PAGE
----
Johannesburg-born, Cape Town-bred performance artist Umlilo is on fire. Not literally, despite taking his namesake from the word for the Zulu equivalent, but with the recent release of his latest single “Reciprocity,” the daytime journalist, musician by night continues to challenge stereotypes around gender and equality with fervor.
The music video, written, directed, produced, and edited by Odendaal Esterhuyse, tells a tale about the interdependent nature of experience and what it means to be in love. It’s the self-proclaimed kwaai (South African street slang for "cool") diva extraordinaire’s sixth visual experiment, a multi-disciplinary pastiche of the avant-garde. Framed by various barren backdrops, choreographer Robert Haxton sees Kopano Maroga and Umlilo weaving around each other in a mock mating dance, their red lycra-clad bodies dispelling any hint of biological sex.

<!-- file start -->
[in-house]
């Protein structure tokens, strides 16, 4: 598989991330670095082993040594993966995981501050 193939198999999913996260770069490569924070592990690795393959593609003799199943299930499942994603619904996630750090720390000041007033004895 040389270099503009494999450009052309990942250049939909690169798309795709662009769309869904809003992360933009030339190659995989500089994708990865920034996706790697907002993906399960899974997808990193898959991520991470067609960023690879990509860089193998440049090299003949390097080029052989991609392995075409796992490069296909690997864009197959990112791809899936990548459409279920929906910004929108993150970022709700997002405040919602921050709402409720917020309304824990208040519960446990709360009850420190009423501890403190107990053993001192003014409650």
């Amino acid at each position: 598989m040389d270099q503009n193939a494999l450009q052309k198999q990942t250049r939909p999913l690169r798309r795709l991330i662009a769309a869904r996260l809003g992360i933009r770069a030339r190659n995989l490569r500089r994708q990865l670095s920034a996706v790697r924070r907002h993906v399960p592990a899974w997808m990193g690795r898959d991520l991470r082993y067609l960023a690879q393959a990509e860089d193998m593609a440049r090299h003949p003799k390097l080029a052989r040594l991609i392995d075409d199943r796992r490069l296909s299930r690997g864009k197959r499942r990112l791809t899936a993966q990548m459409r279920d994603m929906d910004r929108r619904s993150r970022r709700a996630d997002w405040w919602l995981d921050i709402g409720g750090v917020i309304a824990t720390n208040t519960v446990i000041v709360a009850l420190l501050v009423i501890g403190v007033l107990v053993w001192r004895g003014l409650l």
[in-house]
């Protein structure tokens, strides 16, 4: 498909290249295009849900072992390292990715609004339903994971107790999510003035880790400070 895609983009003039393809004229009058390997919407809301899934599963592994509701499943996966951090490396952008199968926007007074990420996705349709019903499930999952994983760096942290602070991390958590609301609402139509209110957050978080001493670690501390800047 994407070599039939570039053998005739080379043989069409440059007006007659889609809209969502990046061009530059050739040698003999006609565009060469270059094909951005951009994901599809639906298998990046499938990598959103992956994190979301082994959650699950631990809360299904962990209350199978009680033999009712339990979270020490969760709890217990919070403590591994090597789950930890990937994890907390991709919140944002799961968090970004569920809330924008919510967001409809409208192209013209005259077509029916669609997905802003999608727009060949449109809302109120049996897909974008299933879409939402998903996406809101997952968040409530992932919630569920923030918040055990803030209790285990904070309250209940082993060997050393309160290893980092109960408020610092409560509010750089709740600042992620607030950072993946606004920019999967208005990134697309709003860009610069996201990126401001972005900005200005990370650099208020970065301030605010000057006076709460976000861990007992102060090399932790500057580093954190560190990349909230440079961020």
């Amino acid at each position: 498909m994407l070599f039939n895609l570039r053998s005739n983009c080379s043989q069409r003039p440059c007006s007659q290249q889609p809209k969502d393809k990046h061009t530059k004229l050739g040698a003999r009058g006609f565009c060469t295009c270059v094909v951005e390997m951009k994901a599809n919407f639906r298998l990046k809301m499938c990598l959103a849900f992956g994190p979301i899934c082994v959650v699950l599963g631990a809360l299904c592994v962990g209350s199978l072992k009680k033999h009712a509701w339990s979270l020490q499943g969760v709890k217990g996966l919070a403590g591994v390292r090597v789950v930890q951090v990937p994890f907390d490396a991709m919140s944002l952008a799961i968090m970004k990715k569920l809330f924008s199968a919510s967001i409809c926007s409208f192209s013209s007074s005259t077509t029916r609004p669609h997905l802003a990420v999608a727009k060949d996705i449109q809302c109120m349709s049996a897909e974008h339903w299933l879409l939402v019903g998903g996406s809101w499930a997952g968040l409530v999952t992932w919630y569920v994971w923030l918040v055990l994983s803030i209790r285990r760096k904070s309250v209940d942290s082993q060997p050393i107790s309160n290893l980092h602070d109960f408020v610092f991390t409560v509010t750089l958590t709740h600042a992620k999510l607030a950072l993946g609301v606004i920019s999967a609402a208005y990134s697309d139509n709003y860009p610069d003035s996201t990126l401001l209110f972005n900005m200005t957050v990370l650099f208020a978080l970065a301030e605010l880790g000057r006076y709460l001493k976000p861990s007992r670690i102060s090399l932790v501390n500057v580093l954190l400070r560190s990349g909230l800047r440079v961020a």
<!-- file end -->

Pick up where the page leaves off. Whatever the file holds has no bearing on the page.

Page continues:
The focal point here is duality, not as it relates to the dichotomy created by socially constructed gender stereotypes, but in the dynamic brought about by falling in love. As with all universal principles, there is a cause and an effect, a give and take. “When it’s good it is like taking a breath of fresh air but when it’s bad it feels like you’re suffocating,” says Esterhuyse. The mutability of emotion means that feelings of love are rarely static and never simple. South Africa is no stranger to this dance—it's part mired in schisms of race, religion, politics, and territory, and Umlilo’s music reflects that. “What makes us different is usually what makes us great,” Umlilo says in a TEDx video. “But for the longest time in our lives, that difference separates us so negatively from the rest of the world.” His androgynous individuality and fearless audio-visual “future kwaai” aesthetic are defiant. The Creators Project spoke to Umlilo to gain more insight into "Reciprocity":